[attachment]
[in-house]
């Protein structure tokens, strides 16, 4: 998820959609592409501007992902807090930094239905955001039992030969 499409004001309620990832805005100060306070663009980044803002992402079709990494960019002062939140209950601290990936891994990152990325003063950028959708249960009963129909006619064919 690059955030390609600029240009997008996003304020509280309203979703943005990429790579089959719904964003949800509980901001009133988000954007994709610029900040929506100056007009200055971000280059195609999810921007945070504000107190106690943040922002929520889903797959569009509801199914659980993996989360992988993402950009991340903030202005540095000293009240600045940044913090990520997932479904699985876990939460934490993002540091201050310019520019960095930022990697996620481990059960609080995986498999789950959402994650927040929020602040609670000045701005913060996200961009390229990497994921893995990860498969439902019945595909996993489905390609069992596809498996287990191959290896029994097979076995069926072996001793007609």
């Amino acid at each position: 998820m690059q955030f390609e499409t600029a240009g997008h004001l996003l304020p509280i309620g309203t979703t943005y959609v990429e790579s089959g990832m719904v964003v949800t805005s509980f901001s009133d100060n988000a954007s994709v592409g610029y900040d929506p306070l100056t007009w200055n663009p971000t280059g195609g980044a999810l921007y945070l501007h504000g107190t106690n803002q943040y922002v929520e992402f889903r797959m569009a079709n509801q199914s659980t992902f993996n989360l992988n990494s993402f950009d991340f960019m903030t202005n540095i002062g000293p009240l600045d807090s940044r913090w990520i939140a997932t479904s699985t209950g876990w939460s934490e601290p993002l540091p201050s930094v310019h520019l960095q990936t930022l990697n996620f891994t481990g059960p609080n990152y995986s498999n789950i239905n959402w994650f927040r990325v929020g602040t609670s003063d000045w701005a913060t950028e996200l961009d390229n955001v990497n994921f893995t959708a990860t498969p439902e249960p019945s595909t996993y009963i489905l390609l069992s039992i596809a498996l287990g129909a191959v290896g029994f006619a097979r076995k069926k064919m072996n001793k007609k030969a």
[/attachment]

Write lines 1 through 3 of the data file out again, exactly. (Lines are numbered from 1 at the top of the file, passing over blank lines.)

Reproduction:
[in-house]
């Protein structure tokens, strides 16, 4: 998820959609592409501007992902807090930094239905955001039992030969 499409004001309620990832805005100060306070663009980044803002992402079709990494960019002062939140209950601290990936891994990152990325003063950028959708249960009963129909006619064919 690059955030390609600029240009997008996003304020509280309203979703943005990429790579089959719904964003949800509980901001009133988000954007994709610029900040929506100056007009200055971000280059195609999810921007945070504000107190106690943040922002929520889903797959569009509801199914659980993996989360992988993402950009991340903030202005540095000293009240600045940044913090990520997932479904699985876990939460934490993002540091201050310019520019960095930022990697996620481990059960609080995986498999789950959402994650927040929020602040609670000045701005913060996200961009390229990497994921893995990860498969439902019945595909996993489905390609069992596809498996287990191959290896029994097979076995069926072996001793007609």
């Amino acid at each position: 998820m690059q955030f390609e499409t600029a240009g997008h004001l996003l304020p509280i309620g309203t979703t943005y959609v990429e790579s089959g990832m719904v964003v949800t805005s509980f901001s009133d100060n988000a954007s994709v592409g610029y900040d929506p306070l100056t007009w200055n663009p971000t280059g195609g980044a999810l921007y945070l501007h504000g107190t106690n803002q943040y922002v929520e992402f889903r797959m569009a079709n509801q199914s659980t992902f993996n989360l992988n990494s993402f950009d991340f960019m903030t202005n540095i002062g000293p009240l600045d807090s940044r913090w990520i939140a997932t479904s699985t209950g876990w939460s934490e601290p993002l540091p201050s930094v310019h520019l960095q990936t930022l990697n996620f891994t481990g059960p609080n990152y995986s498999n789950i239905n959402w994650f927040r990325v929020g602040t609670s003063d000045w701005a913060t950028e996200l961009d390229n955001v990497n994921f893995t959708a990860t498969p439902e249960p019945s595909t996993y009963i489905l390609l069992s039992i596809a498996l287990g129909a191959v290896g029994f006619a097979r076995k069926k064919m072996n001793k007609k030969a």